• Most teams use fairly big hand paddles but don’t bring paddles so big that you are no longer able to pull through the whole stroke at the back half of the race.
  • ÖTILLÖ WC is in the Baltic Ocean, which has brackish water. Some people will go without goggles and that works. If you use stronger contact lenses, you might want to bring a spare contact if swimming without goggles. This also being a thing to definitely practice before adopting.
  • You may swim through currents, especially on the swims between Ornö and Utö. Those are the last swim sections of the course when you are the most fatigued. If the water is moving rapidly, counter already before hitting the current to get some slack. Currents may switch directions from one year to the next.
This course is so beautiful.


  • The course has everything from tarmac to scrambling. ”65 km of running” is more like 35 km of runnable, 25 km of technical trail and 5 km of complete wilderness expedition. ;)
  • First-timers will likely be surprised by the amount of off-trail and slippery rock. You need good grip. Especially in a wet year when rain is falling on race day or the days before. Non-spike orienteering shoes are popular with ÖTILLÖ Worlds athletes.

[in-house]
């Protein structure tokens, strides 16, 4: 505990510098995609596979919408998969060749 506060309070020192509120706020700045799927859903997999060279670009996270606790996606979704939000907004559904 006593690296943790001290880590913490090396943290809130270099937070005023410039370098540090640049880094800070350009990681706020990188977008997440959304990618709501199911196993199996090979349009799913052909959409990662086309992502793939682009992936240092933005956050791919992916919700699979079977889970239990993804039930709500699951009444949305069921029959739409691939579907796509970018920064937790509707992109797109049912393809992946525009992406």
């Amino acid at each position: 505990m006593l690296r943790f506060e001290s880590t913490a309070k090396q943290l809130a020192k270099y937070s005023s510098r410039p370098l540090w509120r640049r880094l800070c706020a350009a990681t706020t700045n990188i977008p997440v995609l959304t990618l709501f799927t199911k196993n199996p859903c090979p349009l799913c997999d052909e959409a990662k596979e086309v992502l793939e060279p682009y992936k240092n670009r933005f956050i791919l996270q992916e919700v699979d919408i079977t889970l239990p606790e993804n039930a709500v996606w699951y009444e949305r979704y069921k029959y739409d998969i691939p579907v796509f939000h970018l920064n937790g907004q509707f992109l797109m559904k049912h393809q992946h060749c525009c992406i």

• If one of you is a considerably stronger runner, that person might be pulling with a tow line at the runnable sections. You might prefer pulling a little throughout the whole race instead of one of you bonking two thirds into and the other then trying to pull very hard. Watch out since pulling hard might trigger cramps in the calves.


  • What pace would you be able to maintain throughout the whole race? Now take that pace and go just a little faster. You don’t want to underachieve. That should still end up being a bit slower than how most teams pace themselves. This applies in general but not always at the men’s front as there are not many teams to draft on the swims so you might factor that in too. There are a lot of micro decisions like that to be taken during the race.
  • When I say pacing I mean effort-based and not actual speed since the course is so varied. We just avoid going ”red” or even ”orange” early on. This has the drawback that you might get stuck behind a crowd since a lot of teams can’t seem to pace themselves so think of strategies to mitigate that.
  • Again, remember to pace yourself. As they say at WS100, if you’re in the lead after the first climb, you are probably not going to win the race. :)
This course is so beautiful.


  • Leave all pride aside. If the pace is too high for you, let it be known. The other way around, ask your partner if they’ve remembered to take a gel lately. His/her success is your success.
  • Equal swimmers will let the more tired runner draft swims to regain some energy for the next run.
  • Even if you’ve got equal capacity in all respects, maybe bring a line under the wetsuit in case either of you ends up having a bad day.